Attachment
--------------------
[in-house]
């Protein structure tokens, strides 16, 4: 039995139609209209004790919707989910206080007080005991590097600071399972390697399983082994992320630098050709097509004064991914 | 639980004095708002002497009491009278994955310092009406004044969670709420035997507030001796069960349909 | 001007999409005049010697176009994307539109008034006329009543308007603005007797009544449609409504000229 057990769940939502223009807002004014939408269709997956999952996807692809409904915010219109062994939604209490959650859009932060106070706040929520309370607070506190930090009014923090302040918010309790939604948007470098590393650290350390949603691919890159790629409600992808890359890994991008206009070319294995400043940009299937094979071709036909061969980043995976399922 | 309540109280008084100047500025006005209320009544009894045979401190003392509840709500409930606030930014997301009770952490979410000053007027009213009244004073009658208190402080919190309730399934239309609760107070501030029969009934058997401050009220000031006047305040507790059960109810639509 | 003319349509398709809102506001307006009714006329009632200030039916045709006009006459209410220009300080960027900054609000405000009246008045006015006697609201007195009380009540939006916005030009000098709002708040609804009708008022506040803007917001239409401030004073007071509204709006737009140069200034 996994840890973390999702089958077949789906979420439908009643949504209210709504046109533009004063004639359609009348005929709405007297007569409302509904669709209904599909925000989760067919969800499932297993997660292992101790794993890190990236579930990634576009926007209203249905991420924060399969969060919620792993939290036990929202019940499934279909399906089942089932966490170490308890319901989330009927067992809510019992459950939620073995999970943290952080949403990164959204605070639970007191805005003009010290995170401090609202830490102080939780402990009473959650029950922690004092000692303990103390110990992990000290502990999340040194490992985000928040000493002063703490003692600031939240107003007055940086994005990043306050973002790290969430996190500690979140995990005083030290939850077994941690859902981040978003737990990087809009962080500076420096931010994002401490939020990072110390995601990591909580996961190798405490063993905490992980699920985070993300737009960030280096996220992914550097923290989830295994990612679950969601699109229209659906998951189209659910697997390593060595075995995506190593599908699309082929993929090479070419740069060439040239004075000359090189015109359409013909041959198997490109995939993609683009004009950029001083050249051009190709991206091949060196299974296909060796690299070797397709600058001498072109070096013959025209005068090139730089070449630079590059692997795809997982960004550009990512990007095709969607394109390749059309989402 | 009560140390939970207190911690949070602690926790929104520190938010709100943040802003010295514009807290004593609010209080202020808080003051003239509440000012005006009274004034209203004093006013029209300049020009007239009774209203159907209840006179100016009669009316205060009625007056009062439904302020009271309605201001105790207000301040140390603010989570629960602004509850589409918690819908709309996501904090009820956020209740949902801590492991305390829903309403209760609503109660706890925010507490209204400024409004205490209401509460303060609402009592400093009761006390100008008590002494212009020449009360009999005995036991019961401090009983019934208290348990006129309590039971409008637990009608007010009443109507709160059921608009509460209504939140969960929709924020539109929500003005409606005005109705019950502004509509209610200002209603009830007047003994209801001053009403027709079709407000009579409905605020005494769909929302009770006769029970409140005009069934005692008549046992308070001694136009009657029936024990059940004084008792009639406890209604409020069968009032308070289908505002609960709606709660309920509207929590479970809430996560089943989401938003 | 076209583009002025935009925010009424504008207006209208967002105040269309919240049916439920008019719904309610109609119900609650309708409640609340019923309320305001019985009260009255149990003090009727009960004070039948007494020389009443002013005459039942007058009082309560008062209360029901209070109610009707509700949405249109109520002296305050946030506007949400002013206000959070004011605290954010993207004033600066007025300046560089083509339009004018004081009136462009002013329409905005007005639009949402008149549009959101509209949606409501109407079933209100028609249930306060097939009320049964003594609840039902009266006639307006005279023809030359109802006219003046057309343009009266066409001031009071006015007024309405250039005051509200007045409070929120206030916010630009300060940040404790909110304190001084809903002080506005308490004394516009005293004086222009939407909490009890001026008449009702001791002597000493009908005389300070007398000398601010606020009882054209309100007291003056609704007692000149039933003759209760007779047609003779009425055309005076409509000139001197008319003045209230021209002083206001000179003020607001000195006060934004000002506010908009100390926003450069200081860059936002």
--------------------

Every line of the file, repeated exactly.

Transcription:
[in-house]
């Protein structure tokens, strides 16, 4: 039995139609209209004790919707989910206080007080005991590097600071399972390697399983082994992320630098050709097509004064991914 | 639980004095708002002497009491009278994955310092009406004044969670709420035997507030001796069960349909 | 001007999409005049010697176009994307539109008034006329009543308007603005007797009544449609409504000229 057990769940939502223009807002004014939408269709997956999952996807692809409904915010219109062994939604209490959650859009932060106070706040929520309370607070506190930090009014923090302040918010309790939604948007470098590393650290350390949603691919890159790629409600992808890359890994991008206009070319294995400043940009299937094979071709036909061969980043995976399922 | 309540109280008084100047500025006005209320009544009894045979401190003392509840709500409930606030930014997301009770952490979410000053007027009213009244004073009658208190402080919190309730399934239309609760107070501030029969009934058997401050009220000031006047305040507790059960109810639509 | 003319349509398709809102506001307006009714006329009632200030039916045709006009006459209410220009300080960027900054609000405000009246008045006015006697609201007195009380009540939006916005030009000098709002708040609804009708008022506040803007917001239409401030004073007071509204709006737009140069200034 996994840890973390999702089958077949789906979420439908009643949504209210709504046109533009004063004639359609009348005929709405007297007569409302509904669709209904599909925000989760067919969800499932297993997660292992101790794993890190990236579930990634576009926007209203249905991420924060399969969060919620792993939290036990929202019940499934279909399906089942089932966490170490308890319901989330009927067992809510019992459950939620073995999970943290952080949403990164959204605070639970007191805005003009010290995170401090609202830490102080939780402990009473959650029950922690004092000692303990103390110990992990000290502990999340040194490992985000928040000493002063703490003692600031939240107003007055940086994005990043306050973002790290969430996190500690979140995990005083030290939850077994941690859902981040978003737990990087809009962080500076420096931010994002401490939020990072110390995601990591909580996961190798405490063993905490992980699920985070993300737009960030280096996220992914550097923290989830295994990612679950969601699109229209659906998951189209659910697997390593060595075995995506190593599908699309082929993929090479070419740069060439040239004075000359090189015109359409013909041959198997490109995939993609683009004009950029001083050249051009190709991206091949060196299974296909060796690299070797397709600058001498072109070096013959025209005068090139730089070449630079590059692997795809997982960004550009990512990007095709969607394109390749059309989402 | 009560140390939970207190911690949070602690926790929104520190938010709100943040802003010295514009807290004593609010209080202020808080003051003239509440000012005006009274004034209203004093006013029209300049020009007239009774209203159907209840006179100016009669009316205060009625007056009062439904302020009271309605201001105790207000301040140390603010989570629960602004509850589409918690819908709309996501904090009820956020209740949902801590492991305390829903309403209760609503109660706890925010507490209204400024409004205490209401509460303060609402009592400093009761006390100008008590002494212009020449009360009999005995036991019961401090009983019934208290348990006129309590039971409008637990009608007010009443109507709160059921608009509460209504939140969960929709924020539109929500003005409606005005109705019950502004509509209610200002209603009830007047003994209801001053009403027709079709407000009579409905605020005494769909929302009770006769029970409140005009069934005692008549046992308070001694136009009657029936024990059940004084008792009639406890209604409020069968009032308070289908505002609960709606709660309920509207929590479970809430996560089943989401938003 | 076209583009002025935009925010009424504008207006209208967002105040269309919240049916439920008019719904309610109609119900609650309708409640609340019923309320305001019985009260009255149990003090009727009960004070039948007494020389009443002013005459039942007058009082309560008062209360029901209070109610009707509700949405249109109520002296305050946030506007949400002013206000959070004011605290954010993207004033600066007025300046560089083509339009004018004081009136462009002013329409905005007005639009949402008149549009959101509209949606409501109407079933209100028609249930306060097939009320049964003594609840039902009266006639307006005279023809030359109802006219003046057309343009009266066409001031009071006015007024309405250039005051509200007045409070929120206030916010630009300060940040404790909110304190001084809903002080506005308490004394516009005293004086222009939407909490009890001026008449009702001791002597000493009908005389300070007398000398601010606020009882054209309100007291003056609704007692000149039933003759209760007779047609003779009425055309005076409509000139001197008319003045209230021209002083206001000179003020607001000195006060934004000002506010908009100390926003450069200081860059936002």